4. Torsten Persson & Gerard Roland & Guido Tabellini, 2005. "Electoral Rules and Government Spending in Parliamentary Democracies," Levine's Working Paper Archive 784828000000000024, David K. Levine.
  5. Reza Baqir, 2002. "Districting and Government Overspending," Journal of Political Economy, University of Chicago Press, University of Chicago Press, vol. 110(6), pages 1318-1354, December.
  6. Alberto Alesina & Reza Baqir & William Easterly, 1999. "Public Goods And Ethnic Divisions," The Quarterly Journal of Economics, MIT Press, MIT Press, vol. 114(4), pages 1243-1284, November.
  7. Alessandro Lizzeri & Nicola Persico, 2005. "A Drawback Of Electoral Competition," Journal of the European Economic Association, MIT Press, MIT Press, vol. 3(6), pages 1318-1348, December.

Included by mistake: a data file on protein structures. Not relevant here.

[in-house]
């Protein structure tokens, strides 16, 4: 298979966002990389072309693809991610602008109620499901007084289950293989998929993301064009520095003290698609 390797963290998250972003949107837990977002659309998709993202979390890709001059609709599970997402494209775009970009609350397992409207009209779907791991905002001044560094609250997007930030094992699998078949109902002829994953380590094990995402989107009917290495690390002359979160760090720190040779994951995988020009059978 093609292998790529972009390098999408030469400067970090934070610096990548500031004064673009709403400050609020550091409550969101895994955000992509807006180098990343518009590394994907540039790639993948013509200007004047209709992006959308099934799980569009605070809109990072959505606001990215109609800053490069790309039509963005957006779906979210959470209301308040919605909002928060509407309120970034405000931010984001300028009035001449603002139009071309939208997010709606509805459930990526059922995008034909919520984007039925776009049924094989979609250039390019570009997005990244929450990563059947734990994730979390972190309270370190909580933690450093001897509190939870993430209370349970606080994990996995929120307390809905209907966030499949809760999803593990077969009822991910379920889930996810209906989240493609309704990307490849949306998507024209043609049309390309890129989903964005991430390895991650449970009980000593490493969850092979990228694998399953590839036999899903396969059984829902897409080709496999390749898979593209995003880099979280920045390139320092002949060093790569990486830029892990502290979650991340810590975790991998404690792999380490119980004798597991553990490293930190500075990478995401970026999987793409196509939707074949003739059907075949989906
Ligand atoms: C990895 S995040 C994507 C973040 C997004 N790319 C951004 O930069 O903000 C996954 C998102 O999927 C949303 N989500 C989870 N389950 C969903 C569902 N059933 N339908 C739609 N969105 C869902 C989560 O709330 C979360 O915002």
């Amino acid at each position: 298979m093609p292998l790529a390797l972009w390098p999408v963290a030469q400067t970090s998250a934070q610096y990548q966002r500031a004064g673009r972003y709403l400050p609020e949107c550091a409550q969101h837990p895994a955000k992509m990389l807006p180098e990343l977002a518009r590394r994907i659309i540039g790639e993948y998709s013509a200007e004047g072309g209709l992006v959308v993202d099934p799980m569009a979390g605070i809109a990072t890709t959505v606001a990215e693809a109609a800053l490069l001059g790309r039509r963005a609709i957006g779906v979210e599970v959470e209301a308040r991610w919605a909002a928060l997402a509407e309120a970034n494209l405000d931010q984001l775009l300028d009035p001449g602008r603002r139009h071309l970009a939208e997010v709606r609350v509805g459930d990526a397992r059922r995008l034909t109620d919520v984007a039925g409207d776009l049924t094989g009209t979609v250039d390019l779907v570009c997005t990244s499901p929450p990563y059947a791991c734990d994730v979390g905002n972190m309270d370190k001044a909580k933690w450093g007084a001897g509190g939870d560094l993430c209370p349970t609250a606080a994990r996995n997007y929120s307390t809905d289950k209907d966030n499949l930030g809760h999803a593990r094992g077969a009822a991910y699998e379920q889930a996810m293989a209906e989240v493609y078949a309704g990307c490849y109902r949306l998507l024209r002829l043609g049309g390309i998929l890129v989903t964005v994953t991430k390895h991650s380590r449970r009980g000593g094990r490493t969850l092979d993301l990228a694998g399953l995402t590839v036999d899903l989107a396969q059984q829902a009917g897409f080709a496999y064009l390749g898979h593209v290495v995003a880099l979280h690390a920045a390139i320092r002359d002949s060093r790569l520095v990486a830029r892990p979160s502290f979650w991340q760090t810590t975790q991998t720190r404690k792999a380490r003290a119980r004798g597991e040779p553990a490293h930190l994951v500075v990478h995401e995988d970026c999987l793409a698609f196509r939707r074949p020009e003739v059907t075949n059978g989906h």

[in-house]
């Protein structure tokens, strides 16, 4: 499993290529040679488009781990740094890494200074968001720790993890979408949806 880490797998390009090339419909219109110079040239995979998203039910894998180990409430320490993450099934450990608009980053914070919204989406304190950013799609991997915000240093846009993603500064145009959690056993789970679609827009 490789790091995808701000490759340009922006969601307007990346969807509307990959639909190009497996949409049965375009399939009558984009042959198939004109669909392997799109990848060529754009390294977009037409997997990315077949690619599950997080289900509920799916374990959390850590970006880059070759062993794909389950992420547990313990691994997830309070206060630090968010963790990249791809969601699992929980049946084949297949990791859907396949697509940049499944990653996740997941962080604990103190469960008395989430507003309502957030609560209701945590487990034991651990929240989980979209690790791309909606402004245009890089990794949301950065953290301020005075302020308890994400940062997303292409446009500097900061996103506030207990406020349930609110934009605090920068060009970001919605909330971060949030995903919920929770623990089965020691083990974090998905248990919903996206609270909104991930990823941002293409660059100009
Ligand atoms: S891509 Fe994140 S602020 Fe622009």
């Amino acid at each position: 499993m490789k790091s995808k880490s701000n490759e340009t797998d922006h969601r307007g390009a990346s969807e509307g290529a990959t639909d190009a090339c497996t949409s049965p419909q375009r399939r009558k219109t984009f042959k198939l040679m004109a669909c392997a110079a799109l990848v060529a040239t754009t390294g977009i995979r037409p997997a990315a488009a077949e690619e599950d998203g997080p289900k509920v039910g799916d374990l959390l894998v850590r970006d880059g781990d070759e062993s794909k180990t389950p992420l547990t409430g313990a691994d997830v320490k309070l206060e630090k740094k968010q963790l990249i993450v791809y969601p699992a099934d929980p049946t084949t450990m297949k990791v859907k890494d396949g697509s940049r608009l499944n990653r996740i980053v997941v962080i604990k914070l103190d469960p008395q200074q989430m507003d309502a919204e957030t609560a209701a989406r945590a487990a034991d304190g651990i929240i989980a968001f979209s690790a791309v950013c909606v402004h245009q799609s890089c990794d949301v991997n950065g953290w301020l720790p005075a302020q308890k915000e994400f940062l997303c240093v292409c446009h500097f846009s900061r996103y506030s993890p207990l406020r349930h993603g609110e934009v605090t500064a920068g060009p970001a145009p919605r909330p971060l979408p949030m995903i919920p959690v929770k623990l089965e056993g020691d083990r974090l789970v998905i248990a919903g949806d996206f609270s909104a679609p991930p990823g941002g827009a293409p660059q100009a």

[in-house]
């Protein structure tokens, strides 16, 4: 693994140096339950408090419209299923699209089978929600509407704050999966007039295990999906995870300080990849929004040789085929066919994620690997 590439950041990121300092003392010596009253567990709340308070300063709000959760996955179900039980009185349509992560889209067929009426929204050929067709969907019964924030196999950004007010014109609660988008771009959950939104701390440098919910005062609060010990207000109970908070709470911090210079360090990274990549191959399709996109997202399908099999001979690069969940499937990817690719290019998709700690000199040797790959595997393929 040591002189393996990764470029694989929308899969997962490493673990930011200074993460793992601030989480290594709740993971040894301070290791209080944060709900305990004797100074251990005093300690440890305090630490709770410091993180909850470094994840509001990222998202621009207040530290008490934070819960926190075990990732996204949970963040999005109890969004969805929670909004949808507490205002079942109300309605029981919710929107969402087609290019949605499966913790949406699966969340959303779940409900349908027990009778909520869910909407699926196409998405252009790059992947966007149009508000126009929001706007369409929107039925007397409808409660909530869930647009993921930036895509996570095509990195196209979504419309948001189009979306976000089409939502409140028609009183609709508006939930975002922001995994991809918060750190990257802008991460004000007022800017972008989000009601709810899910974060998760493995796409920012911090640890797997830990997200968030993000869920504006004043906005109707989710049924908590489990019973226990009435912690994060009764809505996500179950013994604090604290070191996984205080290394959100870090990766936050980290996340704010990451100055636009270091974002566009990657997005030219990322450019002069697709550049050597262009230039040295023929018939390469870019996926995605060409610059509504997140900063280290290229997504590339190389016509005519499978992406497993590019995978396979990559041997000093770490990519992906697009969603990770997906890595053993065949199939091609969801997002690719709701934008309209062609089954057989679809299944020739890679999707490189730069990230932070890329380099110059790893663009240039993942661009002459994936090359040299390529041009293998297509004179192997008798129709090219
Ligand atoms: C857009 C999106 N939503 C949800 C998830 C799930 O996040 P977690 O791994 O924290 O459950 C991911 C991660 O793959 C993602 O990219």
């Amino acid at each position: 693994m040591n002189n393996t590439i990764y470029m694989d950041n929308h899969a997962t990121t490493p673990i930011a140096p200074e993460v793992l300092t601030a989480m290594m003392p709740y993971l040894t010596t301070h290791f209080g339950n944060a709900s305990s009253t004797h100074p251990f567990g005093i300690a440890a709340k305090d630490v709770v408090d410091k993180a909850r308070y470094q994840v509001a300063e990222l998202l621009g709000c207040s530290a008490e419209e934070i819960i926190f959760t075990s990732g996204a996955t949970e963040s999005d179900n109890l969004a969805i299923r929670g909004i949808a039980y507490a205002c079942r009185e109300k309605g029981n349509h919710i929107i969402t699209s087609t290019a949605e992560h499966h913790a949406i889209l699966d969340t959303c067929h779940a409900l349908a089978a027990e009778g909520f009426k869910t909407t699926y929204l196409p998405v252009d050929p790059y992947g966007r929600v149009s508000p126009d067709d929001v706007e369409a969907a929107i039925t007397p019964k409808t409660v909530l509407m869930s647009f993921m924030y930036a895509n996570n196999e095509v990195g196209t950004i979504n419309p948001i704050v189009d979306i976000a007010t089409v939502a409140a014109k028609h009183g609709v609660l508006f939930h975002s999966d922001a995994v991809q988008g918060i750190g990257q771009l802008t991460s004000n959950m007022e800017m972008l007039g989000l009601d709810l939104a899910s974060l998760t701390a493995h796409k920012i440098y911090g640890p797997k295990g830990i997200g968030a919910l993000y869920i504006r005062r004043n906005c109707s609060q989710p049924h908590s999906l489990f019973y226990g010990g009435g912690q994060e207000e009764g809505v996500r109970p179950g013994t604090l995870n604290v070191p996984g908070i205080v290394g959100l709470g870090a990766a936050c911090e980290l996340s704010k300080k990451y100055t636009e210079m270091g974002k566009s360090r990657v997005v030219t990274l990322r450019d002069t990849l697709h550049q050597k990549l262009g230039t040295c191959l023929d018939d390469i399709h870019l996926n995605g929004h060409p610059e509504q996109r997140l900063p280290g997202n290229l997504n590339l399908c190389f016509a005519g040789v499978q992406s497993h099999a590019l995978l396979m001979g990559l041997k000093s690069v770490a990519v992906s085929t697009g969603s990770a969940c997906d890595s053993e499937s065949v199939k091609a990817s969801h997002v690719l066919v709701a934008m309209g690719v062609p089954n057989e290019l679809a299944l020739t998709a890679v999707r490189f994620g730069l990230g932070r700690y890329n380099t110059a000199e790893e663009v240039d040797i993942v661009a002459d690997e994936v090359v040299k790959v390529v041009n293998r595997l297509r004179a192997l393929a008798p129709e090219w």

8. Weingast, Barry R & Shepsle, Kenneth A & Johnsen, Christopher, 1981. "The Political Economy of Benefits and Costs: A Neoclassical Approach to Distributive Politics," Journal of Political Economy, University of Chicago Press, University of Chicago Press, vol. 89(4), pages 642-64, August.
  9. Aidt, T.S. & Dutta, Jayasri & Loukoianova, Elena, 2006. "Democracy comes to Europe: Franchise extension and fiscal outcomes 1830-1938," European Economic Review, Elsevier, vol. 50(2), pages 249-283, February.